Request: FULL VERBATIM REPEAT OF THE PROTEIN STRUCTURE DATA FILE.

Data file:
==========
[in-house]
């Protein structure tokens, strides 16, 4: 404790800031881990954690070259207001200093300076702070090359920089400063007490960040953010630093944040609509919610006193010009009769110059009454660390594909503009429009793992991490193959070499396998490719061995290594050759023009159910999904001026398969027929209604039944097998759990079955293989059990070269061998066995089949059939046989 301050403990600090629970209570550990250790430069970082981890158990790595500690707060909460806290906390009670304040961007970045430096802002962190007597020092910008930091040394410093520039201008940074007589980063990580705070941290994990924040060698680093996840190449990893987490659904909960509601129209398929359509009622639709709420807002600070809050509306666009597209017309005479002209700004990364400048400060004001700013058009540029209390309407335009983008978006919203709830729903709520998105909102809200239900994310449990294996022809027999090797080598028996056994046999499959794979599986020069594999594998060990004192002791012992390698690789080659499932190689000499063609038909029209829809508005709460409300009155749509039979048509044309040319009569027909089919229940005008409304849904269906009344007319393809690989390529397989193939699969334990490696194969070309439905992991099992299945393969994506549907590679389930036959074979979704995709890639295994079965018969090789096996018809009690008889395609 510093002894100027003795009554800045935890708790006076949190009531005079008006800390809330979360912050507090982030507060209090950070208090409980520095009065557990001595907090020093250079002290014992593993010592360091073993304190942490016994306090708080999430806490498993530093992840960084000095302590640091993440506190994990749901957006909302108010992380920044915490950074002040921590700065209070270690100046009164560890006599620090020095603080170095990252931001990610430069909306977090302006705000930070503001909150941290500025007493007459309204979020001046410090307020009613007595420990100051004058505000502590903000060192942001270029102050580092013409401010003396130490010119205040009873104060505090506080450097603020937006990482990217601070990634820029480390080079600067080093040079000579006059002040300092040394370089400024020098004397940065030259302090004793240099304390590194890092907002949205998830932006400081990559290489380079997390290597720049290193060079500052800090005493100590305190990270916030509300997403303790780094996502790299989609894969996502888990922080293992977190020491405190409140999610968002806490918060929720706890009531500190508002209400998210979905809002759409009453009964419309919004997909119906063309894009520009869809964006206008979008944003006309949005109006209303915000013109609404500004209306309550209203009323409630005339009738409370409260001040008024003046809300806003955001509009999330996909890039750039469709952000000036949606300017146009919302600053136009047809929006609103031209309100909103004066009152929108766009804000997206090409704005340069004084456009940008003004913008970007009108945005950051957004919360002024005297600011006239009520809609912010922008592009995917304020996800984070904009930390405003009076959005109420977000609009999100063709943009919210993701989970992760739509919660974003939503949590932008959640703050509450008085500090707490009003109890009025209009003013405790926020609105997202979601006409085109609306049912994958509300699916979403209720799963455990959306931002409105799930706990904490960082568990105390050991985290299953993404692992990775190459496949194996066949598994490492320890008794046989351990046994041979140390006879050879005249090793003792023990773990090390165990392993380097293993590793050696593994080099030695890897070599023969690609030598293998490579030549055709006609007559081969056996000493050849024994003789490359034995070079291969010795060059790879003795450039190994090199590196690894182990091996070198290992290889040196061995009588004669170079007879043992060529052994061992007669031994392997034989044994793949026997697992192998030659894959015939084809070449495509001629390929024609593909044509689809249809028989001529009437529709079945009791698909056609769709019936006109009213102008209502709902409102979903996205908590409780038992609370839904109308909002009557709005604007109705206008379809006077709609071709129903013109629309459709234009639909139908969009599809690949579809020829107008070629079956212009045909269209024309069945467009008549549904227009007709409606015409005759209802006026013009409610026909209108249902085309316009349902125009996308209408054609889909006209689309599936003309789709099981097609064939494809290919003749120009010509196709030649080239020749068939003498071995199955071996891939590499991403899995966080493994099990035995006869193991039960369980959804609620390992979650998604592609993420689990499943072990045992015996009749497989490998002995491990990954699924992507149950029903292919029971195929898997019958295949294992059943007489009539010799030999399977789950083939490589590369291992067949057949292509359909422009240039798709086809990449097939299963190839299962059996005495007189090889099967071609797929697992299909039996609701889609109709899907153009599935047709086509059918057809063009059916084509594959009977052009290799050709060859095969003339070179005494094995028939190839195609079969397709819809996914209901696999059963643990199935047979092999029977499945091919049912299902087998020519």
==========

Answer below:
[in-house]
């Protein structure tokens, strides 16, 4: 404790800031881990954690070259207001200093300076702070090359920089400063007490960040953010630093944040609509919610006193010009009769110059009454660390594909503009429009793992991490193959070499396998490719061995290594050759023009159910999904001026398969027929209604039944097998759990079955293989059990070269061998066995089949059939046989 301050403990600090629970209570550990250790430069970082981890158990790595500690707060909460806290906390009670304040961007970045430096802002962190007597020092910008930091040394410093520039201008940074007589980063990580705070941290994990924040060698680093996840190449990893987490659904909960509601129209398929359509009622639709709420807002600070809050509306666009597209017309005479002209700004990364400048400060004001700013058009540029209390309407335009983008978006919203709830729903709520998105909102809200239900994310449990294996022809027999090797080598028996056994046999499959794979599986020069594999594998060990004192002791012992390698690789080659499932190689000499063609038909029209829809508005709460409300009155749509039979048509044309040319009569027909089919229940005008409304849904269906009344007319393809690989390529397989193939699969334990490696194969070309439905992991099992299945393969994506549907590679389930036959074979979704995709890639295994079965018969090789096996018809009690008889395609 510093002894100027003795009554800045935890708790006076949190009531005079008006800390809330979360912050507090982030507060209090950070208090409980520095009065557990001595907090020093250079002290014992593993010592360091073993304190942490016994306090708080999430806490498993530093992840960084000095302590640091993440506190994990749901957006909302108010992380920044915490950074002040921590700065209070270690100046009164560890006599620090020095603080170095990252931001990610430069909306977090302006705000930070503001909150941290500025007493007459309204979020001046410090307020009613007595420990100051004058505000502590903000060192942001270029102050580092013409401010003396130490010119205040009873104060505090506080450097603020937006990482990217601070990634820029480390080079600067080093040079000579006059002040300092040394370089400024020098004397940065030259302090004793240099304390590194890092907002949205998830932006400081990559290489380079997390290597720049290193060079500052800090005493100590305190990270916030509300997403303790780094996502790299989609894969996502888990922080293992977190020491405190409140999610968002806490918060929720706890009531500190508002209400998210979905809002759409009453009964419309919004997909119906063309894009520009869809964006206008979008944003006309949005109006209303915000013109609404500004209306309550209203009323409630005339009738409370409260001040008024003046809300806003955001509009999330996909890039750039469709952000000036949606300017146009919302600053136009047809929006609103031209309100909103004066009152929108766009804000997206090409704005340069004084456009940008003004913008970007009108945005950051957004919360002024005297600011006239009520809609912010922008592009995917304020996800984070904009930390405003009076959005109420977000609009999100063709943009919210993701989970992760739509919660974003939503949590932008959640703050509450008085500090707490009003109890009025209009003013405790926020609105997202979601006409085109609306049912994958509300699916979403209720799963455990959306931002409105799930706990904490960082568990105390050991985290299953993404692992990775190459496949194996066949598994490492320890008794046989351990046994041979140390006879050879005249090793003792023990773990090390165990392993380097293993590793050696593994080099030695890897070599023969690609030598293998490579030549055709006609007559081969056996000493050849024994003789490359034995070079291969010795060059790879003795450039190994090199590196690894182990091996070198290992290889040196061995009588004669170079007879043992060529052994061992007669031994392997034989044994793949026997697992192998030659894959015939084809070449495509001629390929024609593909044509689809249809028989001529009437529709079945009791698909056609769709019936006109009213102008209502709902409102979903996205908590409780038992609370839904109308909002009557709005604007109705206008379809006077709609071709129903013109629309459709234009639909139908969009599809690949579809020829107008070629079956212009045909269209024309069945467009008549549904227009007709409606015409005759209802006026013009409610026909209108249902085309316009349902125009996308209408054609889909006209689309599936003309789709099981097609064939494809290919003749120009010509196709030649080239020749068939003498071995199955071996891939590499991403899995966080493994099990035995006869193991039960369980959804609620390992979650998604592609993420689990499943072990045992015996009749497989490998002995491990990954699924992507149950029903292919029971195929898997019958295949294992059943007489009539010799030999399977789950083939490589590369291992067949057949292509359909422009240039798709086809990449097939299963190839299962059996005495007189090889099967071609797929697992299909039996609701889609109709899907153009599935047709086509059918057809063009059916084509594959009977052009290799050709060859095969003339070179005494094995028939190839195609079969397709819809996914209901696999059963643990199935047979092999029977499945091919049912299902087998020519």